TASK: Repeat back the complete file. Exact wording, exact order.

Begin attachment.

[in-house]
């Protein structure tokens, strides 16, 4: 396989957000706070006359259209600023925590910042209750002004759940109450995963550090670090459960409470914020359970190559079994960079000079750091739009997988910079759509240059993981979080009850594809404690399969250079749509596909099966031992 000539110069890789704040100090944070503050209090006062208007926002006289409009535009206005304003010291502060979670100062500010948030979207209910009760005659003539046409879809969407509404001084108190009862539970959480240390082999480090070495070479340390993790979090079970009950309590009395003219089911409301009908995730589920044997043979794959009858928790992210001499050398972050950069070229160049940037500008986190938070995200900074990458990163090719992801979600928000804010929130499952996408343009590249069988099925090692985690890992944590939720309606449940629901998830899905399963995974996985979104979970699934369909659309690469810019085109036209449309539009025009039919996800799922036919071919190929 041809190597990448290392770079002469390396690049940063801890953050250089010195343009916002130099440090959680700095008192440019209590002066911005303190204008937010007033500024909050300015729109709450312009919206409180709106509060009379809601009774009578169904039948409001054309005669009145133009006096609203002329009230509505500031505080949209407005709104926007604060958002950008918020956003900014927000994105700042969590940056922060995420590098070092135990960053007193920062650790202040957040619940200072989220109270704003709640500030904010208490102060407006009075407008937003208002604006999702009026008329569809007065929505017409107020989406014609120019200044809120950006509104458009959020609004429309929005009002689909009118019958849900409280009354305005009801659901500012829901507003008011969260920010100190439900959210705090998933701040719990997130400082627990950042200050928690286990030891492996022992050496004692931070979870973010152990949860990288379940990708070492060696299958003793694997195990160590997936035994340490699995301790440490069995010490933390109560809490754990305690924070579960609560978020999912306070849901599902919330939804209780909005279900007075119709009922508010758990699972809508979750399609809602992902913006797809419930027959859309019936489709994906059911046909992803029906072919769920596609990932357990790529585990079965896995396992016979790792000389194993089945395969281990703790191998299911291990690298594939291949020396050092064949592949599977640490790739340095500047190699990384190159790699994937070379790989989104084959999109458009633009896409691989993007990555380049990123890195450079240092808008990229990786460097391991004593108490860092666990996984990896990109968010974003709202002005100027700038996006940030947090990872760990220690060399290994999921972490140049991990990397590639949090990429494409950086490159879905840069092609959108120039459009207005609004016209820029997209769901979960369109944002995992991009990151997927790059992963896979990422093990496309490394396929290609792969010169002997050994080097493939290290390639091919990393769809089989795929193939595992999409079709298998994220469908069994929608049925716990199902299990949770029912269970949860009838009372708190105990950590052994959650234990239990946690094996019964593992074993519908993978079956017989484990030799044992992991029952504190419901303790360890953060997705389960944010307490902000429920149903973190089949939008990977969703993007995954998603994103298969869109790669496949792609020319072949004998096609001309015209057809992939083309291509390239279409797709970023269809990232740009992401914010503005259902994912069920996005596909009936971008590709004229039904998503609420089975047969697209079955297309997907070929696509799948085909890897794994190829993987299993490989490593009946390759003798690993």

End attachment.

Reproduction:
[in-house]
């Protein structure tokens, strides 16, 4: 396989957000706070006359259209600023925590910042209750002004759940109450995963550090670090459960409470914020359970190559079994960079000079750091739009997988910079759509240059993981979080009850594809404690399969250079749509596909099966031992 000539110069890789704040100090944070503050209090006062208007926002006289409009535009206005304003010291502060979670100062500010948030979207209910009760005659003539046409879809969407509404001084108190009862539970959480240390082999480090070495070479340390993790979090079970009950309590009395003219089911409301009908995730589920044997043979794959009858928790992210001499050398972050950069070229160049940037500008986190938070995200900074990458990163090719992801979600928000804010929130499952996408343009590249069988099925090692985690890992944590939720309606449940629901998830899905399963995974996985979104979970699934369909659309690469810019085109036209449309539009025009039919996800799922036919071919190929 041809190597990448290392770079002469390396690049940063801890953050250089010195343009916002130099440090959680700095008192440019209590002066911005303190204008937010007033500024909050300015729109709450312009919206409180709106509060009379809601009774009578169904039948409001054309005669009145133009006096609203002329009230509505500031505080949209407005709104926007604060958002950008918020956003900014927000994105700042969590940056922060995420590098070092135990960053007193920062650790202040957040619940200072989220109270704003709640500030904010208490102060407006009075407008937003208002604006999702009026008329569809007065929505017409107020989406014609120019200044809120950006509104458009959020609004429309929005009002689909009118019958849900409280009354305005009801659901500012829901507003008011969260920010100190439900959210705090998933701040719990997130400082627990950042200050928690286990030891492996022992050496004692931070979870973010152990949860990288379940990708070492060696299958003793694997195990160590997936035994340490699995301790440490069995010490933390109560809490754990305690924070579960609560978020999912306070849901599902919330939804209780909005279900007075119709009922508010758990699972809508979750399609809602992902913006797809419930027959859309019936489709994906059911046909992803029906072919769920596609990932357990790529585990079965896995396992016979790792000389194993089945395969281990703790191998299911291990690298594939291949020396050092064949592949599977640490790739340095500047190699990384190159790699994937070379790989989104084959999109458009633009896409691989993007990555380049990123890195450079240092808008990229990786460097391991004593108490860092666990996984990896990109968010974003709202002005100027700038996006940030947090990872760990220690060399290994999921972490140049991990990397590639949090990429494409950086490159879905840069092609959108120039459009207005609004016209820029997209769901979960369109944002995992991009990151997927790059992963896979990422093990496309490394396929290609792969010169002997050994080097493939290290390639091919990393769809089989795929193939595992999409079709298998994220469908069994929608049925716990199902299990949770029912269970949860009838009372708190105990950590052994959650234990239990946690094996019964593992074993519908993978079956017989484990030799044992992991029952504190419901303790360890953060997705389960944010307490902000429920149903973190089949939008990977969703993007995954998603994103298969869109790669496949792609020319072949004998096609001309015209057809992939083309291509390239279409797709970023269809990232740009992401914010503005259902994912069920996005596909009936971008590709004229039904998503609420089975047969697209079955297309997907070929696509799948085909890897794994190829993987299993490989490593009946390759003798690993």